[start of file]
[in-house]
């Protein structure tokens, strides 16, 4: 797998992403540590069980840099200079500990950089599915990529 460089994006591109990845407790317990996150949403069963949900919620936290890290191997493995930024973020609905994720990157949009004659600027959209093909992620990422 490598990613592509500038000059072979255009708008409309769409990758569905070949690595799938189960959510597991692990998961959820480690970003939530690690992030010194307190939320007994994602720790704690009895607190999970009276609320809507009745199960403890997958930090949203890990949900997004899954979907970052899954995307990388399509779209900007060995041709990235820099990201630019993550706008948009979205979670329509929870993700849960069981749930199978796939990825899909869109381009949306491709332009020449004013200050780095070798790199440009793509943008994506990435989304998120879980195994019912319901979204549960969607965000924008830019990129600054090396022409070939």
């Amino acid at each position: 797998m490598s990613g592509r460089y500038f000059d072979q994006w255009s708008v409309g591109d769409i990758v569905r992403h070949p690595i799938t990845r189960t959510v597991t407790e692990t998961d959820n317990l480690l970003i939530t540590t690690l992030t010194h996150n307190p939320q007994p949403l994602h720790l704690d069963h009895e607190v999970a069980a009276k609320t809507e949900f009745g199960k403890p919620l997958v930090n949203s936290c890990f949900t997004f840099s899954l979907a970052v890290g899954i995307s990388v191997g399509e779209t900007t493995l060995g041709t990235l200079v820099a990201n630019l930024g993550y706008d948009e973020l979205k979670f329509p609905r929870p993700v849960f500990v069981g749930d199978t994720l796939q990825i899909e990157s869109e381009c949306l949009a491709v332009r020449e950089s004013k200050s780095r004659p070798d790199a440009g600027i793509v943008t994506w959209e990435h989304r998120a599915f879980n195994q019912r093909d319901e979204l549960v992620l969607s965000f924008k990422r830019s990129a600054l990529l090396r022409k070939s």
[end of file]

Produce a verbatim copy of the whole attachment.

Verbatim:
[in-house]
């Protein structure tokens, strides 16, 4: 797998992403540590069980840099200079500990950089599915990529 460089994006591109990845407790317990996150949403069963949900919620936290890290191997493995930024973020609905994720990157949009004659600027959209093909992620990422 490598990613592509500038000059072979255009708008409309769409990758569905070949690595799938189960959510597991692990998961959820480690970003939530690690992030010194307190939320007994994602720790704690009895607190999970009276609320809507009745199960403890997958930090949203890990949900997004899954979907970052899954995307990388399509779209900007060995041709990235820099990201630019993550706008948009979205979670329509929870993700849960069981749930199978796939990825899909869109381009949306491709332009020449004013200050780095070798790199440009793509943008994506990435989304998120879980195994019912319901979204549960969607965000924008830019990129600054090396022409070939």
């Amino acid at each position: 797998m490598s990613g592509r460089y500038f000059d072979q994006w255009s708008v409309g591109d769409i990758v569905r992403h070949p690595i799938t990845r189960t959510v597991t407790e692990t998961d959820n317990l480690l970003i939530t540590t690690l992030t010194h996150n307190p939320q007994p949403l994602h720790l704690d069963h009895e607190v999970a069980a009276k609320t809507e949900f009745g199960k403890p919620l997958v930090n949203s936290c890990f949900t997004f840099s899954l979907a970052v890290g899954i995307s990388v191997g399509e779209t900007t493995l060995g041709t990235l200079v820099a990201n630019l930024g993550y706008d948009e973020l979205k979670f329509p609905r929870p993700v849960f500990v069981g749930d199978t994720l796939q990825i899909e990157s869109e381009c949306l949009a491709v332009r020449e950089s004013k200050s780095r004659p070798d790199a440009g600027i793509v943008t994506w959209e990435h989304r998120a599915f879980n195994q019912r093909d319901e979204l549960v992620l969607s965000f924008k990422r830019s990129a600054l990529l090396r022409k070939s």